by R.C. Sproul, Jr.
Common grace is more potent than we normally think. Special grace, on the other hand, is likely more nuanced than we tend to think. As these United States celebrate the just end to the life of Osama Bin Laden, I’m afraid we are in danger of missing both of these truths. First, common grace is keeping the world from being populated with nothing but Osama Bin Ladens. The difference between Bin Laden and Gandhi isn’t that Bin Laden was evil enough to embrace an evil, violent religion while Gandhi was good enough to at least choose and teach a more gentle, false religion. The difference is the amount of common grace given by the living God, the Father of our Lord Jesus. Both men were sinners. Neither gave any sign of having turned to the cross
and clinging to the finished work of Christ. And so both men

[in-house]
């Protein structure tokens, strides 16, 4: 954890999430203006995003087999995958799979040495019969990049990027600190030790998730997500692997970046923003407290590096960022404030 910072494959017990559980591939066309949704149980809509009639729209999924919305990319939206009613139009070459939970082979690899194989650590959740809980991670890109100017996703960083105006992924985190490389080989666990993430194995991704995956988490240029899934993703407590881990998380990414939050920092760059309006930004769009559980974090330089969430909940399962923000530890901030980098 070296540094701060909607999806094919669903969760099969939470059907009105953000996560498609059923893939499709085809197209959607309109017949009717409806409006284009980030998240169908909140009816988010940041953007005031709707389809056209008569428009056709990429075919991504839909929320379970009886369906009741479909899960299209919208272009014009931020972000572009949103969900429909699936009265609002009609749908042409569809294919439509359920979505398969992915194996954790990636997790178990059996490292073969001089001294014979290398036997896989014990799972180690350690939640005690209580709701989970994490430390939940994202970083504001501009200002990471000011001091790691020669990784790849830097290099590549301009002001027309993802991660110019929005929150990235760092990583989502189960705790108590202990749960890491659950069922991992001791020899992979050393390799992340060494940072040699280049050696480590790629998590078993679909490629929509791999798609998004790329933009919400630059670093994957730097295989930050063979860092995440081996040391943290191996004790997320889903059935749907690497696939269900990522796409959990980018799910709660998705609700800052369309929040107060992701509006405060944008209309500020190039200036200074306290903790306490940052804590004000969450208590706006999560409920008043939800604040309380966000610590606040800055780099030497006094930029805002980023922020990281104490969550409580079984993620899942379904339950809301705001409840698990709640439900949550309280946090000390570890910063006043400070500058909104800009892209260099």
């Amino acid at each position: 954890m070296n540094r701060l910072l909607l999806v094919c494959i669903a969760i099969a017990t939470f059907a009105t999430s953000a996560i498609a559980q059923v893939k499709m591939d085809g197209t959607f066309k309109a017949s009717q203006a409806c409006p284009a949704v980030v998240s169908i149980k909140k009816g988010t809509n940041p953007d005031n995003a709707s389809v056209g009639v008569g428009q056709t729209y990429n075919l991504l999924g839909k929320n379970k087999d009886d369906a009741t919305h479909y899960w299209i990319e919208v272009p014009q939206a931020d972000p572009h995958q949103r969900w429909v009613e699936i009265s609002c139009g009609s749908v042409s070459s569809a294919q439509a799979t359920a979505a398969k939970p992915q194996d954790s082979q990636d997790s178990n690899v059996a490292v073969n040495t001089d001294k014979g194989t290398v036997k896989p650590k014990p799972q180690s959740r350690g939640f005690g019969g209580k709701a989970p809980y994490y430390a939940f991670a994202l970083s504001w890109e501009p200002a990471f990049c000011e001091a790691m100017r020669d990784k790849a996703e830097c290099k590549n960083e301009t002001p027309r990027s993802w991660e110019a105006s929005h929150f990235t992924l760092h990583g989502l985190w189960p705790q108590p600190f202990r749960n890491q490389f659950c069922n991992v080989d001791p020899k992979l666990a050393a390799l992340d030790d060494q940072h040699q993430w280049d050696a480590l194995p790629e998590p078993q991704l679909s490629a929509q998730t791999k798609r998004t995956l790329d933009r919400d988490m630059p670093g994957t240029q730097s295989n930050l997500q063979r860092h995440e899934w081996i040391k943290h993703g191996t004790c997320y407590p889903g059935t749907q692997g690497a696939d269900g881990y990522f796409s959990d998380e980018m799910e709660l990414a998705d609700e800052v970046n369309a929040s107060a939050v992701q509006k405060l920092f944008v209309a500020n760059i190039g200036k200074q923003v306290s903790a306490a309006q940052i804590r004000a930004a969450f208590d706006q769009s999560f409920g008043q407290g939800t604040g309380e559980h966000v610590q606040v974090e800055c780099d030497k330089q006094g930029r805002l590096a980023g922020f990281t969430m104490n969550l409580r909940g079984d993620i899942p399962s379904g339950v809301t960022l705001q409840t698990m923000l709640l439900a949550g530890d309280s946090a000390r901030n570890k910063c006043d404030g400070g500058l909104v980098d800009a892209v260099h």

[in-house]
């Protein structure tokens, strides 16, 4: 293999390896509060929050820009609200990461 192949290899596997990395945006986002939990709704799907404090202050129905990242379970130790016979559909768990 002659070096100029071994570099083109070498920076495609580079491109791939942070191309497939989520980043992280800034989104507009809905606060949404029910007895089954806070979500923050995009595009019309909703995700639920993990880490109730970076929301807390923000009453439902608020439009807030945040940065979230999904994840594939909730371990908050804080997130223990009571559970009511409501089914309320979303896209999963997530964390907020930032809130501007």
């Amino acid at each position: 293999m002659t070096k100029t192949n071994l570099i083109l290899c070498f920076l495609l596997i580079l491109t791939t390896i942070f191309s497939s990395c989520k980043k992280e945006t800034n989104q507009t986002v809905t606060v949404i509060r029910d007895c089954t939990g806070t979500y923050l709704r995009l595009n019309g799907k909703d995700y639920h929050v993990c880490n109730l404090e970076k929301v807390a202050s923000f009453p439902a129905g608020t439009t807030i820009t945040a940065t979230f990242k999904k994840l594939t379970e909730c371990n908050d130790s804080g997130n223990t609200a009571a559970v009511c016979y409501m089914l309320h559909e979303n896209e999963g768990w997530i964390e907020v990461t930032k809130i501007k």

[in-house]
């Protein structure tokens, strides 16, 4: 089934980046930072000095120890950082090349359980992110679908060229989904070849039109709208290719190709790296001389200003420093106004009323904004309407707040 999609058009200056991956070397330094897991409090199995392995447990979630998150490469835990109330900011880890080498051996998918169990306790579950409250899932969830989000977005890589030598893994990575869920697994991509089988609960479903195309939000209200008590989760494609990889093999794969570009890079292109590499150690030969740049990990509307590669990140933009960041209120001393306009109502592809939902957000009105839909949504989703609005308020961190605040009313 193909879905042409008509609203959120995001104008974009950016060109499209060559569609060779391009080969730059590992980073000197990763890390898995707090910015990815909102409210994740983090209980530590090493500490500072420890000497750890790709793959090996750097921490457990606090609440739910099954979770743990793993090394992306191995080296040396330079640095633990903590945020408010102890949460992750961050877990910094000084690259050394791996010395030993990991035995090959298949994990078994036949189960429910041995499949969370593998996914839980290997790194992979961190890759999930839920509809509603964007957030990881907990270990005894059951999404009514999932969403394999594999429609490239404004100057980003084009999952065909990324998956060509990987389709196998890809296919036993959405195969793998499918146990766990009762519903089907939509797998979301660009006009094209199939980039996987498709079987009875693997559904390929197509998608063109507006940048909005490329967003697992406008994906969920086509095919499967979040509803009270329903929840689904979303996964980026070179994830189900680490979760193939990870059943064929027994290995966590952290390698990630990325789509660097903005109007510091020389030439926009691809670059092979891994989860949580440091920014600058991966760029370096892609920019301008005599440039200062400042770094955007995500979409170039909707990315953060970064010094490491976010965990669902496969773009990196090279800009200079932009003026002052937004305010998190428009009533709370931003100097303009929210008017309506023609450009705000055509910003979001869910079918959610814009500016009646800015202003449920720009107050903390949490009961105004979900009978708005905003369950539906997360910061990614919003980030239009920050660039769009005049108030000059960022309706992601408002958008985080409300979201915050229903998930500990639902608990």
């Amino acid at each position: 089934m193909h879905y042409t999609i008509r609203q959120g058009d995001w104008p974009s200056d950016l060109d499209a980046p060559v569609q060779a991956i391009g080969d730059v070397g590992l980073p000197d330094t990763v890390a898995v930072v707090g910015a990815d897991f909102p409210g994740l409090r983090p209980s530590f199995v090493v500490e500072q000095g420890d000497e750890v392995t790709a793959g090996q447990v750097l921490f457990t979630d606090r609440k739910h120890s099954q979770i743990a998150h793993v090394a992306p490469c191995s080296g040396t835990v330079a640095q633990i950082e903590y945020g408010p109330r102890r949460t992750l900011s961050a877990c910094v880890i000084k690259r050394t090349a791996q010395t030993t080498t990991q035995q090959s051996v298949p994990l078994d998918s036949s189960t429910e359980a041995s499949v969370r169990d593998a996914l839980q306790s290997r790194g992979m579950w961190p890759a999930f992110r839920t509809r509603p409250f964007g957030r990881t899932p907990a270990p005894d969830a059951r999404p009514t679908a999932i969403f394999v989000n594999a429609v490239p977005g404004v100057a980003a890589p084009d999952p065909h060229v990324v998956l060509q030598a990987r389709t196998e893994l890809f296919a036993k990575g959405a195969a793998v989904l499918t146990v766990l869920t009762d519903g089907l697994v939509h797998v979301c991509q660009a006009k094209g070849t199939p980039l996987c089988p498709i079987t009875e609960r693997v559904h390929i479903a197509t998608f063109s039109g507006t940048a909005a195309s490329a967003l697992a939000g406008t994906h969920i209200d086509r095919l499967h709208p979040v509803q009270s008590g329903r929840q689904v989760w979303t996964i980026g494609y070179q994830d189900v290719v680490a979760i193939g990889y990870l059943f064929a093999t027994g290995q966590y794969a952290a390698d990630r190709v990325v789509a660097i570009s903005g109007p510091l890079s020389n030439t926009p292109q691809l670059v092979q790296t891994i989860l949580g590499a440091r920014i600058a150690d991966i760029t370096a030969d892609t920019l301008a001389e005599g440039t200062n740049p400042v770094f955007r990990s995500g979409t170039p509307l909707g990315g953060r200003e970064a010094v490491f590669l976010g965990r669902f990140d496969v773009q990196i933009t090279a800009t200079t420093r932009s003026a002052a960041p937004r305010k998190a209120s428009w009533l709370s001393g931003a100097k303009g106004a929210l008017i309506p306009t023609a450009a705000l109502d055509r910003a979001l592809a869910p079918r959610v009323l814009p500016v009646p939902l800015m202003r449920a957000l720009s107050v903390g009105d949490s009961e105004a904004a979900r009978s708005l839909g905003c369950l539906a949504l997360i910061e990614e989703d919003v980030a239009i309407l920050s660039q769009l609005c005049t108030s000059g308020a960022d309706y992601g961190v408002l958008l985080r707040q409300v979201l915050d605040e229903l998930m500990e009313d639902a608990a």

find themselves well beyond the reach of any grace, in eternal
torment. Both are receiving what they so richly deserve.
The state itself is a manifestation of common grace. We would be wise to remember that God killed Bin Laden, not the United States government. God ordained the state to bear the sword, to punish evildoers. And so in this case they have done so. They have rightly served as His ministers of justice. We should give thanks, to the God who gave us government. That said, what does it say about us that we are dancing in the streets today, while we Christians were so silent and ashamed when notorious abortionist George Tiller was killed? Please don’t misunderstand. I do not believe that private citizens should take the law into their own hands to kill abortionists. But the same state that has spent millions of dollars and nearly ten years to hunt down one killer in Bin Laden, in those same years has spent millions of dollars to protect men like George Tiller whose grisly work has resulted in many times over the number of deaths Bin Laden gave us. God bless the USA?
“As frightening as the devil is, he’s God’s devil and he’s on God’s leash.” ~ R.C. Sproul, Jr. (Ligonier Minstries’ 2011 National Conference)
“Why do bad things happen to good people? That only happened once – and He volunteered.” ~ R.C. Sproul, Jr. (Ligonier Minstries’ 2011 National Conference)